In his specifications the patentee very fully states the nature and scope of his invention. He says: "Heretofore pedals for velocipedes have been provided with a single turning polygonal bar. composed of an envelope of rubber inclosing a skeleton frame bearing at each end upon the spindle of the pedal. Pedals for velocipedes have also been provided with two essentially round. and sometimes fluted. bars of solid rubber located upon opposite sides of the working bearing of the pedals, and arranged to be turned, so that when one portion has become worn another may be exposed for wear. Pedals of the constructioD first mentioned are objectionable in that the single bar does not prevent the boot from slipping, except through friction, which does not procure a sufficient hold for safety. In this pedal also the frame of the bar forms the active or working bearing of the pedal and is necessarily made of metal which makes the bar heavy and expensive. Pedals of the type described as haVing two essentially round bars located upon opposite sides of their working bearings are also objectionable. fOl" while the bars are engaged with the sale of the boot at separated points thereupon the area of contact upon an essentially round bar is neeessarily small; and the surfaces in contact 1.>eing in the same horizontal plane, the boot is prevented from slipping only by friction and this being insufiicient to retain it in place it often slips. With the end in view of obviating the objections above stated incident to pedals as heretofore constructed. and of producing a pedal retaining the foot in place by other means than friction alone. and of durable and cheap construction. my invention consists in a pedal haVing bars located IIpon opposite sides of a central working bearirig. and provided with WidE' working faces; and arranged to turn to incline their upper or exposed faces towards each other. By locating bars having liat bearing surfaces upon opposite sides of the working bearing ,of the pedal and arranging them to swivel upon their bearings. they will 'tum towards each other. and incline their upper or expased bearing surfaces to meet the sole of the boot at points of contact therewith. and retain the foot in place. oot only by the friction ,of the broad flat bearing surfaces. but also· by the inclination of the same in converging planes, as shown ilfFig.l of the drawings, wheleby ease to the foot and Becurity against slippirig are secured.,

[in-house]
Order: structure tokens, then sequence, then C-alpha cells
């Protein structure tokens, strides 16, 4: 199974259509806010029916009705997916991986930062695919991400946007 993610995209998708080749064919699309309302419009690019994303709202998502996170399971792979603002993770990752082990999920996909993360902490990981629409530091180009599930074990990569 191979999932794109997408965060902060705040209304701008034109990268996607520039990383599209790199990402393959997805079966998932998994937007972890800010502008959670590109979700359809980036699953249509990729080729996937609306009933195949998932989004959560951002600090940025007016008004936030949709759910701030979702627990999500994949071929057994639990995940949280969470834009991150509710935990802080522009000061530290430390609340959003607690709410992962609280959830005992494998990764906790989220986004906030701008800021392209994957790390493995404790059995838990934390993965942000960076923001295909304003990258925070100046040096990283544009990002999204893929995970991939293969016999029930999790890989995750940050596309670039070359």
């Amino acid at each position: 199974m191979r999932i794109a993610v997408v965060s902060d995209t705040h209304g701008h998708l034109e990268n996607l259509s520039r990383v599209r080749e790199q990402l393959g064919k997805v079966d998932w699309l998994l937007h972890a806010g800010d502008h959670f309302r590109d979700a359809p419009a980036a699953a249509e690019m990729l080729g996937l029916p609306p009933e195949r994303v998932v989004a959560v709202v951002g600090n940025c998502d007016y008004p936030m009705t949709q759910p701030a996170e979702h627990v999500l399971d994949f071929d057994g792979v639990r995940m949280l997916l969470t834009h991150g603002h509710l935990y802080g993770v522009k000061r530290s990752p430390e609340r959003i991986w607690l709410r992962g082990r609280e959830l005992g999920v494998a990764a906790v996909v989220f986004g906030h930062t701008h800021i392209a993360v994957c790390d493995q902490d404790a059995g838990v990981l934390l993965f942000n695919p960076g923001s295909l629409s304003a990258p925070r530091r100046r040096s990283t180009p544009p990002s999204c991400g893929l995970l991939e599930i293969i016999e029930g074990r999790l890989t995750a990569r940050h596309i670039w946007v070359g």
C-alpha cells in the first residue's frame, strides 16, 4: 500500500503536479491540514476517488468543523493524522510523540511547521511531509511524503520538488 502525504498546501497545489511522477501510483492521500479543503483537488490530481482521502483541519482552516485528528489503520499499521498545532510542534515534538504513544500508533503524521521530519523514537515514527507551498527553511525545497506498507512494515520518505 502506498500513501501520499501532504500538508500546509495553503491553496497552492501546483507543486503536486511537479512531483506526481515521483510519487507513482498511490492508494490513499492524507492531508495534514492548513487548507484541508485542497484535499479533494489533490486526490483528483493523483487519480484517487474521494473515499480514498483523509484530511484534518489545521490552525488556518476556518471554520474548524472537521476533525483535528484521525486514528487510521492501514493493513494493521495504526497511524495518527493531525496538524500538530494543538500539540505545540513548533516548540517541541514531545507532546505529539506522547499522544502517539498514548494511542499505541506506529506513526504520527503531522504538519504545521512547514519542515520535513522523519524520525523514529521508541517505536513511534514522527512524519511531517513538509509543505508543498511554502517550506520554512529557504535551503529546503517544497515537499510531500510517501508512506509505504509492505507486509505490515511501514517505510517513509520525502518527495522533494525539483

CO. OF CONNECTICUT V. CLARK.